• BC Edition upgrades: I'm a fan of bike companies rolling out models that are inspired by the way their employees and team athletes spec their bikes. The resulting bikes are usually slightly different from the norm, often mirroring trends that have yet to completely make it to the mainstream – things like wide bars, short stems, and 1x drivetrains. With the BC Edition of the Thunderbolt, Rocky Mountain took a more conservative route for most of their choices, going with 760mm bars over the 785mm option, a Pike with 130mm of travel versus one with 140mm, and finally, choosing Maxxis Ardent tires over something meatier and more capable. Even though I would have liked to see them push the spec a little further past the norm, I understand settling on a middle ground that avoids alienating potential buyers, but the Ardents left me scratching my head. They might work well in the middle of summer, but conditions in BC tend to be sloppy more often than not – a tire with a more aggressive tread pattern, maybe something along the lines of a Maxxis Minion DHF seems like it would be a better 'BC Edition' choice.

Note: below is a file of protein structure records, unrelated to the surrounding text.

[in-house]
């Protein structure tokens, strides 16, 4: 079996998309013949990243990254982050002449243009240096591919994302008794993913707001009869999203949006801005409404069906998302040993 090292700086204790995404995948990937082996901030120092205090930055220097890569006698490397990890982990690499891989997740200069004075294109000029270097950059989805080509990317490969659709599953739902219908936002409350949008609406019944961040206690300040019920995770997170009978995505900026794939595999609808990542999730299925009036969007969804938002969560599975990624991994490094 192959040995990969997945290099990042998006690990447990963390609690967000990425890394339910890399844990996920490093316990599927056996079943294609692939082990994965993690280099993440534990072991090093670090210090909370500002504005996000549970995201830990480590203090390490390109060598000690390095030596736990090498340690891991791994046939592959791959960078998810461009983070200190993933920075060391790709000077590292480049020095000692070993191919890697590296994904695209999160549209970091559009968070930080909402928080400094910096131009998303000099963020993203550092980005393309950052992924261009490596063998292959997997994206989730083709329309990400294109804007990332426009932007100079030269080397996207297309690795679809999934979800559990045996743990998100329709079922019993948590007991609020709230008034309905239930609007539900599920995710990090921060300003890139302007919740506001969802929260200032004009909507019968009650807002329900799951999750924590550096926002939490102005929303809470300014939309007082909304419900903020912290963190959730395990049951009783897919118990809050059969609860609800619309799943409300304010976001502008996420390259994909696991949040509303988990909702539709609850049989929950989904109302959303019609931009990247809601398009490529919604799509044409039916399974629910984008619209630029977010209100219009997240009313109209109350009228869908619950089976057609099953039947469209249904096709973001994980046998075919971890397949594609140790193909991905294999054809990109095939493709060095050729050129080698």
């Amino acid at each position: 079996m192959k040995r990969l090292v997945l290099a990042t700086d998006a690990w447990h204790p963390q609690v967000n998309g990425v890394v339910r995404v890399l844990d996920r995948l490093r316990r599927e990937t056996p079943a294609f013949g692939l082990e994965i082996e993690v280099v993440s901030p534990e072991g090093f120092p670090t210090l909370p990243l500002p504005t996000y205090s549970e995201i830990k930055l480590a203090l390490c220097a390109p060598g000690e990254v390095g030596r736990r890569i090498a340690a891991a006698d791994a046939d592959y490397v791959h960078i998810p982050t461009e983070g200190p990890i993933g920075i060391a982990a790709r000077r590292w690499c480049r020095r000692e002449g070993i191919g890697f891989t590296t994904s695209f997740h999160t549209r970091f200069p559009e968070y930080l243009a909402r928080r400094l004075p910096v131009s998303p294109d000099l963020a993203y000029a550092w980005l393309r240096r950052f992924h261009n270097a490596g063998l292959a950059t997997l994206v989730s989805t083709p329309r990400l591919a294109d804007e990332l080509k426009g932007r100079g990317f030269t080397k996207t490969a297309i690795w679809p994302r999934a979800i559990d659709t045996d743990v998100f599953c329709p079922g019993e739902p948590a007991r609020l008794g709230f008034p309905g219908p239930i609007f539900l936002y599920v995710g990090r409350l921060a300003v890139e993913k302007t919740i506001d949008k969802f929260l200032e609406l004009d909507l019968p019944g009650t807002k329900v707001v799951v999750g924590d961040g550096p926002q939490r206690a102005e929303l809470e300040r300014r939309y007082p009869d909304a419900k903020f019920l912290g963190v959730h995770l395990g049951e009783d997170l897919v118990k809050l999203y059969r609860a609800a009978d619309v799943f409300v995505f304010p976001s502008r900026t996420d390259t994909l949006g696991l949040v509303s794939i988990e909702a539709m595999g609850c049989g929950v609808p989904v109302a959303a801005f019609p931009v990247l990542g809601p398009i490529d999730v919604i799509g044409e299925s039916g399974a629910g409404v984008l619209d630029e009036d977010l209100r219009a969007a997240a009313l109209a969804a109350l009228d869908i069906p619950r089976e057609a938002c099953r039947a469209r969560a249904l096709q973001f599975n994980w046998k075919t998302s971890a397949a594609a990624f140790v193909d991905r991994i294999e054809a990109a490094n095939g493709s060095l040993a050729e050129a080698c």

• Race Face Turbine Cranks / SRAM X01 drivetrain: Race Face's narrow-wide ring worked perfectly with SRAM's 1x11 X01 cassette, derailleur, and shifter, and there were no dropped chains even without running any type of upper guide. We did need to increase the clutch tension on the rear derailleur after a couple of rides, but once adjusted there were no other issues.